Japan is gearing up for the 2020 Tokyo Olympics with gusto, investing in everything from stadiums to electric cars, and expecting an economic bonanza from a construction frenzy and an influx of visitors.
On the face of it, hosting the Olympics is a big win for the nation at a time when the economy seems besieged by intractable problems. The Bank of Japan estimates the economic perk at ¥30 trillion ($250 billion), many times even the highest estimate of the costs to prepare for and run the event.
But for some, 2020 is just another manifestation of what has been going wrong in Japan for decades. Instead of modernizing the economy and taking other steps to address the powerful headwinds of an aging population and shrinking workforce, the government has turned again to its well-worn playbook of borrow and hope.
Discussion and fears about what Japan can turn to for an economic lifeline after the Olympics have become so commonplace it’s even been given a name: the 2020 problem.
Japan “will overstretch itself,” William Saito, an entrepreneur and technology expert, said of the spending for the games. “It will quite possibly be the straw that broke the camel’s back,” he said. “Everyone is predicting that it will be that catalyst.”
In his concerns, Saito is joined by a chorus of doomsayers. The title of one recent book screams: “Japanese Land Prices Sink to a Third of Their Value! The Crisis That Comes After the 2020 Tokyo Olympics.”
Prophetically, for the naysayers, preparations for the Olympics have already hit big snags. The design of the main stadium has been redone after a public uproar over its cost. The Tokyo Olympics emblem is being redesigned because of plagiarism allegations.
And the organizing committee has not disclosed an official estimate of costs, saying it’s still trying to figure it out and did not know when such a number would be ready. It has acknowledged the cost will be considerably higher than the ¥350 billion it gave when the city was making its bid.
The dire predictions of what’s in store for Japan after the Olympics range from a collapse in property prices to a financial crisis sparked by the weight of the government’s debt burden, which is the highest in the industrial world at 234 percent of gross domestic product.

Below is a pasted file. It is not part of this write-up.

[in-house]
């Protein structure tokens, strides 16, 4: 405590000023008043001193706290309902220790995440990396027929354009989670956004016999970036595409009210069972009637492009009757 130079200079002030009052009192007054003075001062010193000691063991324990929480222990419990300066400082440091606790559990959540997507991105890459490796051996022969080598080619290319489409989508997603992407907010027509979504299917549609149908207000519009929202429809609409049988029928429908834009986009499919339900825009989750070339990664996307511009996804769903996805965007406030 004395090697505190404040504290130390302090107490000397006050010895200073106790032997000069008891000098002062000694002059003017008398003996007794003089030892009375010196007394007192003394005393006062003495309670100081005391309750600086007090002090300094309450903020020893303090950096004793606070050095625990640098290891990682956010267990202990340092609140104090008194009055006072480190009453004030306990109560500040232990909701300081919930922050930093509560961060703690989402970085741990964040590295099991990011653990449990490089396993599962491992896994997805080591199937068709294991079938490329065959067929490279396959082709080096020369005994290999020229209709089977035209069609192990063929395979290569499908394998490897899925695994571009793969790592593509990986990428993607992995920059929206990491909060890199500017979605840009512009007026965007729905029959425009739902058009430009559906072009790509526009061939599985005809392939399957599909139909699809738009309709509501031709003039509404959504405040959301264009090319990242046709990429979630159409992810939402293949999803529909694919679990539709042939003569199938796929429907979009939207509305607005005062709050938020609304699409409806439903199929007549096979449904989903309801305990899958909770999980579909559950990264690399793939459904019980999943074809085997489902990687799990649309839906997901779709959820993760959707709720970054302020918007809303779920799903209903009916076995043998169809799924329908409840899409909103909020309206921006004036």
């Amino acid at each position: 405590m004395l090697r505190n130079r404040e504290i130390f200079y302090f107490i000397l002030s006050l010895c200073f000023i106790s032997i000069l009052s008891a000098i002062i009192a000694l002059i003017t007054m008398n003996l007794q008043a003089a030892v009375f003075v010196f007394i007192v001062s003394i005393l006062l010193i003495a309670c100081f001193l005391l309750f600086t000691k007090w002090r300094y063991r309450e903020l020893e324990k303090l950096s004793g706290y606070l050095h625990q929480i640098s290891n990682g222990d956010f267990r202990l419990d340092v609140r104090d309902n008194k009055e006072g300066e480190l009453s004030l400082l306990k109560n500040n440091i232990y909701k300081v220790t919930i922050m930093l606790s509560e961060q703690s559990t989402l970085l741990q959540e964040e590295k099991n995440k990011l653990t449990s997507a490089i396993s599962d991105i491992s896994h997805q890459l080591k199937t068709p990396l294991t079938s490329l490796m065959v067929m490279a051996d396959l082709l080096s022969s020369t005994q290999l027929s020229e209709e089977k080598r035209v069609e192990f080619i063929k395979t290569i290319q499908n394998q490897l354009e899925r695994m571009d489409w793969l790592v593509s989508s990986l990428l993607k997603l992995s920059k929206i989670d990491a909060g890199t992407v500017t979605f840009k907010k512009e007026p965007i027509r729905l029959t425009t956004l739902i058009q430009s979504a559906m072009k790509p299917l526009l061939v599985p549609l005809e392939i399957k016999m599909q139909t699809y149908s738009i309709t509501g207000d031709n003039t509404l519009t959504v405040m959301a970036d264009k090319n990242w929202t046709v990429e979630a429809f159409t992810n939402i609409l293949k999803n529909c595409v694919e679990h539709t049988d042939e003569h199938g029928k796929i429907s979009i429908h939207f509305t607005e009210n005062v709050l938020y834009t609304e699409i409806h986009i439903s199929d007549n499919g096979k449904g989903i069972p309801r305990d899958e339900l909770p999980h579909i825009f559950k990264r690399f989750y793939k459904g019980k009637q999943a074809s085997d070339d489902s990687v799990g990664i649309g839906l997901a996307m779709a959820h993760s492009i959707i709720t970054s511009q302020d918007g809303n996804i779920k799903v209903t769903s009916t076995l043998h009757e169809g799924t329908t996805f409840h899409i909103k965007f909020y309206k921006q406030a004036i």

The time limit for getting that debt under control may be running out, said Kazumasa Oguro, professor of economics at Hosei University.
In the current climate of low interest rates, the government can afford its interest payments but if rates rise significantly in the future, the drain on state finances could become catastrophic.
“One day, it will be game over,” Oguro said.
If the premonitions of disaster have a familiar ring to them, it’s because a constellation of experts and media pundits have been predicting the demise of Japan ever since its bubble economy burst in the 1980s and ushered in an era of anemic growth.
But for all its well-known problems, Japan is still the world’s third-largest economy. Many of its top companies are innovative and dominant globally in their respective industries. Japanese culture exerts a powerful influence worldwide in areas from food to film and a talent for refining and improving on the creations of the West and other cultures, influencing architecture, fashion and other industries.
Masatsugu Doi, the chief operating officer of eWarrant Japan Securities Co., believes many options are available to bolster Japan, ranging from increasing babysitters to encourage working women, to challenging changes such as raising the pension age to 75.
“We still have time as long as the government acts,” he said.
Still, there is little disagreement over the inevitable that Japan needs to increase taxes and cut public expenditure to avoid a future debt crisis.
Japan’s resistance to immigration means policymakers are more or less resigned to muddling through the population decline over several decades. A boom in Japan’s tourism industry and the high promise of Japan’s robotics industry are potential positives for the economy, but not likely game changers.
Japan’s challenges, however, are a precursor of what might be awaiting other nations in Europe as well as countries such as China and South Korea.
Japan is merely ahead of the rest of the world in graying. By 2020, nearly a third of the nation’s population is expected to be 65 years old or older, as the birthrate continues to fall.
Just the idea of an aging society is enough to work as a deterrent to consumer spending, as the young worry the government won’t be able to afford pensions in the future, said Chihiro Shimizu, professor at National University of Singapore’s Institute of Real Estate Studies, who co-authored the book predicting a collapse in property prices.
Shinichiro Kobayashi, senior economist at Mitsubishi UFJ Research and Consulting, said Japan is good at working toward a goal like the Olympics because of a strong work ethic and organizational ability but hasn’t succeeded at reshaping its economy.
To demonstrate his concerns, he drew a long line curving downward on a white board, with a shorter straight line sticking out for a bit, to 2020.
“Everyone is worried about the future of Japan,” he said. “The Tokyo Olympics is that one single bright spot.”
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